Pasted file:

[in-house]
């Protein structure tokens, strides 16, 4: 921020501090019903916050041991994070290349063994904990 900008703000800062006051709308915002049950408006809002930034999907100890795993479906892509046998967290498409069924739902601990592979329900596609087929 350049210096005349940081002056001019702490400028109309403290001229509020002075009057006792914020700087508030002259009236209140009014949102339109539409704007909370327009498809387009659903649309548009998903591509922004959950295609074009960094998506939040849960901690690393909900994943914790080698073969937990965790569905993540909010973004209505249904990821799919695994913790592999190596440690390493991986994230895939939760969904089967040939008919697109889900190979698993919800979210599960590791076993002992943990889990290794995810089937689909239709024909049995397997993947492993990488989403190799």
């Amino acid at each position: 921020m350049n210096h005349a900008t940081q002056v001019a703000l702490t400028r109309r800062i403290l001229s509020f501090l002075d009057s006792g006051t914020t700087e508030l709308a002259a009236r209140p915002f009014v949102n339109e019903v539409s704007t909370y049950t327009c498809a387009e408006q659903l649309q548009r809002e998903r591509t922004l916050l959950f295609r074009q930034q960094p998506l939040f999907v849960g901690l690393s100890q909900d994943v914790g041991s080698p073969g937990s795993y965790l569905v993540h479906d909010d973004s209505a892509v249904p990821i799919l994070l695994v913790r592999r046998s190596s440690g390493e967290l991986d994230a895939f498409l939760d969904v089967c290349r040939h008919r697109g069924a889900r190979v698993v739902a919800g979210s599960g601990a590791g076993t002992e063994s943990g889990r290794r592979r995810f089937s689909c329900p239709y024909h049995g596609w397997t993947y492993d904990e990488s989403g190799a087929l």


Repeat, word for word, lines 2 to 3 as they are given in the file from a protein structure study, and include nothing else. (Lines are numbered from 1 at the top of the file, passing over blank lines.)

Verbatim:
């Protein structure tokens, strides 16, 4: 921020501090019903916050041991994070290349063994904990 900008703000800062006051709308915002049950408006809002930034999907100890795993479906892509046998967290498409069924739902601990592979329900596609087929 350049210096005349940081002056001019702490400028109309403290001229509020002075009057006792914020700087508030002259009236209140009014949102339109539409704007909370327009498809387009659903649309548009998903591509922004959950295609074009960094998506939040849960901690690393909900994943914790080698073969937990965790569905993540909010973004209505249904990821799919695994913790592999190596440690390493991986994230895939939760969904089967040939008919697109889900190979698993919800979210599960590791076993002992943990889990290794995810089937689909239709024909049995397997993947492993990488989403190799």
């Amino acid at each position: 921020m350049n210096h005349a900008t940081q002056v001019a703000l702490t400028r109309r800062i403290l001229s509020f501090l002075d009057s006792g006051t914020t700087e508030l709308a002259a009236r209140p915002f009014v949102n339109e019903v539409s704007t909370y049950t327009c498809a387009e408006q659903l649309q548009r809002e998903r591509t922004l916050l959950f295609r074009q930034q960094p998506l939040f999907v849960g901690l690393s100890q909900d994943v914790g041991s080698p073969g937990s795993y965790l569905v993540h479906d909010d973004s209505a892509v249904p990821i799919l994070l695994v913790r592999r046998s190596s440690g390493e967290l991986d994230a895939f498409l939760d969904v089967c290349r040939h008919r697109g069924a889900r190979v698993v739902a919800g979210s599960g601990a590791g076993t002992e063994s943990g889990r290794r592979r995810f089937s689909c329900p239709y024909h049995g596609w397997t993947y492993d904990e990488s989403g190799a087929l």